Dreadnoughtus, a 130,000-Pound Dinosaur That Wasn‘t Done Growing
PHILADELPHIA â€” Eighty-five feet long, 30 feet tall, 130,000 pounds and still growing when it died, this dinosaur is among the largest land animals that ever lived â€” so big its discoverers are calling it the Dreadnoughtus.
Its skeleton, unearthed in the Patagonia region of Argentina, is the first of this species and most complete ever found in the group of gargantuan dinosaurs known as titanosaurs, scientists reported on Thursday. An international team led by Kenneth J. Lacovara, a paleontologist at Drexel University in Philadelphia, describe the fossil in the journal Scientific Reports.
â€œWhat we can say with certainty is this is the biggest land animal that we can actually put a number on,â€ Dr. Lacovara said.
Even what remains of the bones is huge. â€œWe‘ve got 16 tons of bone in my lab right now,â€ Dr. Lacovara said.
The better known Brachiosaurus dinosaur weighed only 75,000 pounds; an empty Boeing 737-900 weighs about 93,700 pounds. A male African elephant, the largest land animal today, weighs a minuscule 15,000 pounds by comparison. (Blue whales dwarf all land animals, past and present, growing to 300,000 pounds.)
Most titanosaurs are known from only a few bones. The vertebrae along the backbone of Argentinosaurus, a titanosaur that some claim to be the biggest of dinosaurs, are larger than those of Dreadnoughtus, but crucial bones needed to accurately estimate its mass have not yet been found.
With Dreadnoughtus, the researchers have more than 200 bones, representing 45 percent of the skeleton and 70 percent of the bones behind the head. That includes the left thighbone, more than six feet tall, and an upper armbone, which allowed a precise calculation of the weight of 130,000 pounds, or 65 tons.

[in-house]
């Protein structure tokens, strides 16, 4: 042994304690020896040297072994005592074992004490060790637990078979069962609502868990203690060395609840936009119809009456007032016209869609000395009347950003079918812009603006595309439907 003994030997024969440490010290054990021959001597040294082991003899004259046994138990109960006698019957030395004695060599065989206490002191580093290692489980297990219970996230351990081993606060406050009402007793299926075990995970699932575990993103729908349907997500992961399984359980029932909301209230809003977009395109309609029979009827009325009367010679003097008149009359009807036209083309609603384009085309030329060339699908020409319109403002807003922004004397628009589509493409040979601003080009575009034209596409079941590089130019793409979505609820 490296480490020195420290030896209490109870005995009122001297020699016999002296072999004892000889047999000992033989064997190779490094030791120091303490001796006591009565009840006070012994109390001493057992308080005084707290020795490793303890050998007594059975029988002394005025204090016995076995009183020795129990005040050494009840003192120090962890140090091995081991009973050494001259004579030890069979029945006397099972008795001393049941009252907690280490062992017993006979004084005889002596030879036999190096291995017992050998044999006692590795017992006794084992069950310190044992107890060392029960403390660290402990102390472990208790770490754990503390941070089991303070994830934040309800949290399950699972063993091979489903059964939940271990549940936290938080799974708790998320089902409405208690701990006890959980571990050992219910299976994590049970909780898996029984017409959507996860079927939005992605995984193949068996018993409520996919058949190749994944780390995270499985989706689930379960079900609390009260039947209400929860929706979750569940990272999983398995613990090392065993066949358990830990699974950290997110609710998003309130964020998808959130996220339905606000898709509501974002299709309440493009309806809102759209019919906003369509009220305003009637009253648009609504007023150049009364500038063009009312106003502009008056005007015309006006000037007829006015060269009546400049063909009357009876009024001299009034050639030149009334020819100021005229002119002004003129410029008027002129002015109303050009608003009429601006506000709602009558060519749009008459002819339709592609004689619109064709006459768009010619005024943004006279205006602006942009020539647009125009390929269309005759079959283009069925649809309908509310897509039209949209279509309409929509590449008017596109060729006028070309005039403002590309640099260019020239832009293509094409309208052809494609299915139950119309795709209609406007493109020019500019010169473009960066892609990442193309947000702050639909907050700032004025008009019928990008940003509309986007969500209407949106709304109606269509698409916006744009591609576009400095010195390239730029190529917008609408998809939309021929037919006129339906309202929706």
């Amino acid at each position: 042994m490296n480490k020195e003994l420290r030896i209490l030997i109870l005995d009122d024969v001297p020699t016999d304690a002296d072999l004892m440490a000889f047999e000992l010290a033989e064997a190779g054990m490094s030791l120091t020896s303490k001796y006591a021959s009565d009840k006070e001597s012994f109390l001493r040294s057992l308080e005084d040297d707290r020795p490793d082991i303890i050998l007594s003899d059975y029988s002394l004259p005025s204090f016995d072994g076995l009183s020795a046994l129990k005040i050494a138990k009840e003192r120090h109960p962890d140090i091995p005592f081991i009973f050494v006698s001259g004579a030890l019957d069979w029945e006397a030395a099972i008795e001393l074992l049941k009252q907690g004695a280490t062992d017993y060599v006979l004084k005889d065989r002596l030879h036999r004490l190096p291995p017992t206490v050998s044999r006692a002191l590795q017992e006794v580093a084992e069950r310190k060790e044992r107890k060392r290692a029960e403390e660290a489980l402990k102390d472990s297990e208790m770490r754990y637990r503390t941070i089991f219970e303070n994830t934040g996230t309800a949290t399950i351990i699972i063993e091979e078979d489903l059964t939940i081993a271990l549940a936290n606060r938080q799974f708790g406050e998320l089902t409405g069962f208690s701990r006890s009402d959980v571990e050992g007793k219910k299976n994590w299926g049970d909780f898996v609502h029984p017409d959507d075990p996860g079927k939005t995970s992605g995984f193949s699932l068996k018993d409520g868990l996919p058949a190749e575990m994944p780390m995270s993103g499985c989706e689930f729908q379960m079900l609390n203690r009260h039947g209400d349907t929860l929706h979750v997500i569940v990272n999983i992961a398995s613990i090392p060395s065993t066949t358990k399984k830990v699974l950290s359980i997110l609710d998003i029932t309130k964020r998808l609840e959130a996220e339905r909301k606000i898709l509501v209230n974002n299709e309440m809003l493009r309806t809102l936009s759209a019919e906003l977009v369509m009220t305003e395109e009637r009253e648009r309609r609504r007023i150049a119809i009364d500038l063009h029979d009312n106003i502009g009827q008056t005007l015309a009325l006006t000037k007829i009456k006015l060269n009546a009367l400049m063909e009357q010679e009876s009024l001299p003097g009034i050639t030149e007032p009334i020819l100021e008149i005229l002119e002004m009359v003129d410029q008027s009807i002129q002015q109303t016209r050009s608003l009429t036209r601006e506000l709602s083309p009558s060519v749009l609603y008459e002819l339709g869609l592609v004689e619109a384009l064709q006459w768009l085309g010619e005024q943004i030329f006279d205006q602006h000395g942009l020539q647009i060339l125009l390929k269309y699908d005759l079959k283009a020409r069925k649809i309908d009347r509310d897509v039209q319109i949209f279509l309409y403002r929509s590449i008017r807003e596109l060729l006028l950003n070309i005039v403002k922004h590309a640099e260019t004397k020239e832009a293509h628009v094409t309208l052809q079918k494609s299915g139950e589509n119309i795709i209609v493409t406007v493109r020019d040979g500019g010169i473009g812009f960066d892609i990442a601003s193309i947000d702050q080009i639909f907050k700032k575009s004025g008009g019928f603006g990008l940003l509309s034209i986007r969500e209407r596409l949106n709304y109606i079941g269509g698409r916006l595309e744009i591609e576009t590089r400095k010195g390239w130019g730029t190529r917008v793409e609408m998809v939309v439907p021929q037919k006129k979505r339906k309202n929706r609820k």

â€œIt‘s a pretty good one,â€ Patrick O‘Connor, a professor of anatomy at Ohio University who was not involved with the new research. â€œMost often they‘re not anywhere this complete.â€
And this Dreadnoughtus appears to have been an adolescent. From the microscopic bone structure, the researchers argue that it had yet not reached its full-grown size when it died, sometime from 84 million to 66 million years ago.
â€œI think they put together a solid argument,â€ Dr. O‘Connor said of that conclusion. â€œI think it will engage a lively debate.â€
The skeleton currently fills most of Dr. Lacovara‘s laboratory at Drexel. The vertebrae bones of the 30-foot tail stretch along a table along one wall, then turn the corner to continue along the next wall. The bones near the muscle that wagged the tail are notably heftier than those in other titanosaurs. â€œIt seems to be muscled even more than you might expect,â€ Dr. Lacovara said.
â€œOver here, we have a single vertebra from the neck of this guy,â€ he said, pointing to a three-foot-long bone on the floor that he said was from halfway up the neck of Dreadnoughtus. â€œIt gives you an idea just how big this animal was.â€